Governance in Office 365 has been a hot topic for a few years now. Many struggle to nail down exactly what a governance plan should look like given the constant changes and shifts in technology. I wrote an article several years ago covering how I typically started governance plans with on-premises customers. I have used bits and pieces of that methodology to help customers figure out the ropes of governance in the cloud world, but it hasn’t really become a solid process until just recently.

Now that the technologies in Office 365 are gaining a foothold and really working for people and the path forward is getting clearer (albeit slowly), it's time to do a deep dive into what a solid governance team and plan should look like for Office 365. Over the next few articles I will dig into key pieces of a governance plan. 

This first article will look at the governance team in this new world and its real purpose. In later articles we will dig into the three sections my governance plans focus around: administrative governance (the ins and outs of admin center settings, security, site provisioning, etc.), information governance (how the cloud has changed how we look at storing and organizing our content) and finally, tool governance (how to best govern some of the key tools in Office 365 including Teams, PowerApps, etc.).

Your Office 365 Governance Squad Goals

My last article provided a list of roles that any governance team should have. That guide focused very heavily on SharePoint. Yet when we look at the interconnectivity of the tools in Office 365 we quickly realize there must be communication across all the areas Office 365 touches. So, establishing an Office 365 governance team should be our first goal. 

Depending on the size of the organization, it may then be worthwhile to break that team down into smaller sub-groups. It's up to the project owner to monitor the meetings and make sure the time is valuable for everyone involved. If they notice 45 minutes of every meeting is spent on the minutia of SharePoint, it might be worth considering a sub-group. The same goes for bigger ticket items like Exchange and Active Directory. 

Once again, the roles really depend on the size of an organization. So with Office 365 in mind, here is who I recommend being a part of the governance team:

  • Project Sponsor/Owner: This is typically a person in a leadership role who can make decisions about funding and resources.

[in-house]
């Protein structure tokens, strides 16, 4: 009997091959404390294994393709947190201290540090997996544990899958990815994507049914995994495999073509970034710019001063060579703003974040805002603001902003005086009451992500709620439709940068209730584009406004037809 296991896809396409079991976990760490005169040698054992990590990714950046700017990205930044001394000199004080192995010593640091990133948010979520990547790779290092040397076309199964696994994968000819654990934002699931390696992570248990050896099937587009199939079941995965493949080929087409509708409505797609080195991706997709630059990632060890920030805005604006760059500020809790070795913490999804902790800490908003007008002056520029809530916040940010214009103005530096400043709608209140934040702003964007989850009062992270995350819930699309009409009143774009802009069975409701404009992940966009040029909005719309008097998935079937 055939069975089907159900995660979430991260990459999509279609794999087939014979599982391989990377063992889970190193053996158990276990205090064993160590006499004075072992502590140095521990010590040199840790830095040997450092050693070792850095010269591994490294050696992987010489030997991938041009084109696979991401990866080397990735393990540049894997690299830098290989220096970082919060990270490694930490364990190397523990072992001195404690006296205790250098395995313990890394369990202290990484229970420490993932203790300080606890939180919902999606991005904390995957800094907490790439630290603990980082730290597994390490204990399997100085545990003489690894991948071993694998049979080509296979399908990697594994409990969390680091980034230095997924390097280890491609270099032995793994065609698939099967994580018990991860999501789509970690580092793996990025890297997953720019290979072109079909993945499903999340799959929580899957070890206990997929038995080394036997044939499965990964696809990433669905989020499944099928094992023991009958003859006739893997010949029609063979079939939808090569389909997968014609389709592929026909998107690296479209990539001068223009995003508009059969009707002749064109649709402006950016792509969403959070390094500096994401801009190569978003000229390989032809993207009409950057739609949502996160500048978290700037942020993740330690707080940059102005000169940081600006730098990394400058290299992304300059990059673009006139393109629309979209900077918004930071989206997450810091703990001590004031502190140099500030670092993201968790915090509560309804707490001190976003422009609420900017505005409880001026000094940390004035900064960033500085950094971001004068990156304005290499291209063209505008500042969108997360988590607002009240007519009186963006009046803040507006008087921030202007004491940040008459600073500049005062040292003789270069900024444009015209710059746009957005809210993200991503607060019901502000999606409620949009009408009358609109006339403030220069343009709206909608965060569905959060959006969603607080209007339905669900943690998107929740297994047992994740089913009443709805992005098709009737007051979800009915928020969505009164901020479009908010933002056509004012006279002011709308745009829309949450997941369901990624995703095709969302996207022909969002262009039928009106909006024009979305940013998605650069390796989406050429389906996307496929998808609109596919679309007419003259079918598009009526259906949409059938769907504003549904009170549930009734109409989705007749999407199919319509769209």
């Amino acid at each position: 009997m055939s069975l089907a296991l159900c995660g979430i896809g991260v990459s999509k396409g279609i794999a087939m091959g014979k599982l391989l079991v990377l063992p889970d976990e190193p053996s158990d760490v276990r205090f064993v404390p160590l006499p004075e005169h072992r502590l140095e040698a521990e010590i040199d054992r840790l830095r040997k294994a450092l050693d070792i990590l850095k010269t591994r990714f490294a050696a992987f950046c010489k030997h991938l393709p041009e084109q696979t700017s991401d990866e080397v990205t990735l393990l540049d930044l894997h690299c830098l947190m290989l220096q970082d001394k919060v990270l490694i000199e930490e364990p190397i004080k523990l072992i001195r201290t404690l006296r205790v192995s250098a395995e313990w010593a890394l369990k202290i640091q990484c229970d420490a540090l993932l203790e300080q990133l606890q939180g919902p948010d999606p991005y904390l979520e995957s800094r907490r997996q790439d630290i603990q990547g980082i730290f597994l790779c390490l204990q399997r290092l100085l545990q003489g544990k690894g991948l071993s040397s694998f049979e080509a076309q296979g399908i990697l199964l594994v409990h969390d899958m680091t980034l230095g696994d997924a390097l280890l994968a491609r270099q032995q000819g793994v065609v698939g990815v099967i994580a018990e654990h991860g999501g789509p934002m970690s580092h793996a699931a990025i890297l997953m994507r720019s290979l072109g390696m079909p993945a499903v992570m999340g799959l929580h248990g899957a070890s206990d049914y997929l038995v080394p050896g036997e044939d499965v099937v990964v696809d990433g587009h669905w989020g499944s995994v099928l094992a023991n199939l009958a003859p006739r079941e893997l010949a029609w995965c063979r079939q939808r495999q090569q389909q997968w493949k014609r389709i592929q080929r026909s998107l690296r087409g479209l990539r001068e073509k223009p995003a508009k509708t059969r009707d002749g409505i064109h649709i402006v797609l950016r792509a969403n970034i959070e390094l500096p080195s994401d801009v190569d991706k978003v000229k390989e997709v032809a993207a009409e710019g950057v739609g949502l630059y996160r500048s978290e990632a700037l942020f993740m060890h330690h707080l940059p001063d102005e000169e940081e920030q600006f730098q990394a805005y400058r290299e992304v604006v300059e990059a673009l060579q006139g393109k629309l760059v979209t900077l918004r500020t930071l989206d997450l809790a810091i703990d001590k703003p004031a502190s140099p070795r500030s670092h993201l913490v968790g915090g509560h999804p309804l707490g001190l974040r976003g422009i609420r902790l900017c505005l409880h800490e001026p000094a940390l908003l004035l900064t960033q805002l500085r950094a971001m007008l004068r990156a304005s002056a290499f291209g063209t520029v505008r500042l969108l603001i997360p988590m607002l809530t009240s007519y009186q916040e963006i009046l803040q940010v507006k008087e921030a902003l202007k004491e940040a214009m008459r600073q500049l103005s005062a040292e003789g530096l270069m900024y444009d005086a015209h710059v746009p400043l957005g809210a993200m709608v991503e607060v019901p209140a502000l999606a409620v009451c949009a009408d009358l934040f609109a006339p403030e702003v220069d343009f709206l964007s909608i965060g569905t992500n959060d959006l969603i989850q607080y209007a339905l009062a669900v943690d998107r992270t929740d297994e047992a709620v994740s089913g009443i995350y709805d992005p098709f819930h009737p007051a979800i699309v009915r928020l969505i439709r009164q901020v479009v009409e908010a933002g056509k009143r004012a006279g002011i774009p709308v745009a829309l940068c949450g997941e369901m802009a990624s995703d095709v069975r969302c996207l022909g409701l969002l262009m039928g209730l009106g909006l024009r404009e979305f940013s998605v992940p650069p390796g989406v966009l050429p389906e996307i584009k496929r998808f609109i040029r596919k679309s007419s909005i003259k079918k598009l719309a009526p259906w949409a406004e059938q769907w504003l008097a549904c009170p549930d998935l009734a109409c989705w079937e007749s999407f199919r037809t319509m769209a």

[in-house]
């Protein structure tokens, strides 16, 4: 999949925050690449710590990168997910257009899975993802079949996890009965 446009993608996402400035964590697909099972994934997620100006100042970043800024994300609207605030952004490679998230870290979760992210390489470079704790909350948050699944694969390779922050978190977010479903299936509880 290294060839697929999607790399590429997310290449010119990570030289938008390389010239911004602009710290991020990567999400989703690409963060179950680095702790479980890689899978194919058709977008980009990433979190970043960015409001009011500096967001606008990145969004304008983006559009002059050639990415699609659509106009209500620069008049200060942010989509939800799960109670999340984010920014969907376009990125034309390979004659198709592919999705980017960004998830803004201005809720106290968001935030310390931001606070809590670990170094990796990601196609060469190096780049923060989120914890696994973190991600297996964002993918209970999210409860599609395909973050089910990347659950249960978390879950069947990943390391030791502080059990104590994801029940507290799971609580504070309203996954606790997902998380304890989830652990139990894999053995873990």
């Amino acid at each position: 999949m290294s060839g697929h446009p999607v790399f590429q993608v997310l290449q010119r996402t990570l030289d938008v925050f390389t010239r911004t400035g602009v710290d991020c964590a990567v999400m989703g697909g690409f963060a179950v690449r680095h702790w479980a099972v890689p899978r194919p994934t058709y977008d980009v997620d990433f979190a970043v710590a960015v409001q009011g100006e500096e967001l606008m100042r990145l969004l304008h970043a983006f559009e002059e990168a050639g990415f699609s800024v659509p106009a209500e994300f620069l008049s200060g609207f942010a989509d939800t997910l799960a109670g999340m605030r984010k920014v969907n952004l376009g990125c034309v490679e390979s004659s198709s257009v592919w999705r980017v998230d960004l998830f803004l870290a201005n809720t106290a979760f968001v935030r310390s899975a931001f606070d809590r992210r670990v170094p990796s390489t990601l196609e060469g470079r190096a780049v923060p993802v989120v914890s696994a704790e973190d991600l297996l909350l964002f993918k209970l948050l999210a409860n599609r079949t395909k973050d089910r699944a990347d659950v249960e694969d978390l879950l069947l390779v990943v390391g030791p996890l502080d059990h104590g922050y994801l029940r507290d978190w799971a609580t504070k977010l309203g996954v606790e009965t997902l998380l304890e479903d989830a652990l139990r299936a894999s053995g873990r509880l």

• IT/Technical: Whether it is one Office 365 administrator or several administrators representing different things like SharePoint, Exchange, Skype, etc., these people need to be kept in the loop.
  • Communications: If an organization is not large enough to have internal communications someone should still assume this role and help facilitate a communication plan.
  • Business Users: The team members that fill this role can vary. This could be specific site collection administrators, it could also be people who are evangelists within their departments. The feedback these people provide is vital to adoption, so it is very important to have representation from any business functions that regularly use Office 365.
  • Business Aligner: I may be biased about this role because I have filled it on many governance teams, but I find it to be absolutely required. This person is typically a more technical Business Analyst or Project Manager who can understand what the business goals are and can align those goals with the reality of the technology and the project.

These are just a few of the key roles that need to be assigned. Depending on the size of the organization and the use of third party vendors some of these roles may be assigned to multiple people or one person may assume multiple roles. Also, depending on how much customization will be needed it may be necessary to also bring in representation for software development.

At the start of the governance initiative, the governance team should meet frequently. When a plan and process is in place, the team can then decide the right cadence for ongoing meetings. Before each meeting ends, be sure to establish clear expectations for each role to accomplish prior to the next meeting.

Learning Opportunities

Related Article: Digital Governance vs. Office 365 Governance: Which Do You Need?

Form Your Master Governance Plan

Once the team is in place, the work begins on the actual governance plan. Documenting decisions and processes is certainly a big part of this, but don't waste valuable time writing a huge document that no one will ever look at again. My first suggestion is to make the “documentation” as visual as possible. While there might be other tools available for this, I have found that a simple mind mapping tool can do the trick. Create a map of the different sections of your plan and then add details underneath each section. This allows the team to make changes more dynamically during a meeting without scrolling and reading through walls of text. Also, be sure to create a team site and utilize tools like Planner to keep the team focused and on task. Also, Microsoft Teams could be used to have ongoing conversations outside of the meetings and sharing changes to the plan etc. If tools like Teams and Planner are new to the organization, this may be a fantastic way to expose people to how they function.

This is just the beginning. Over the next few articles we will dive into all the considerations for an effective and useful governance plan for Office 365.

Related Article: Take Back Your SharePoint Governance Plan

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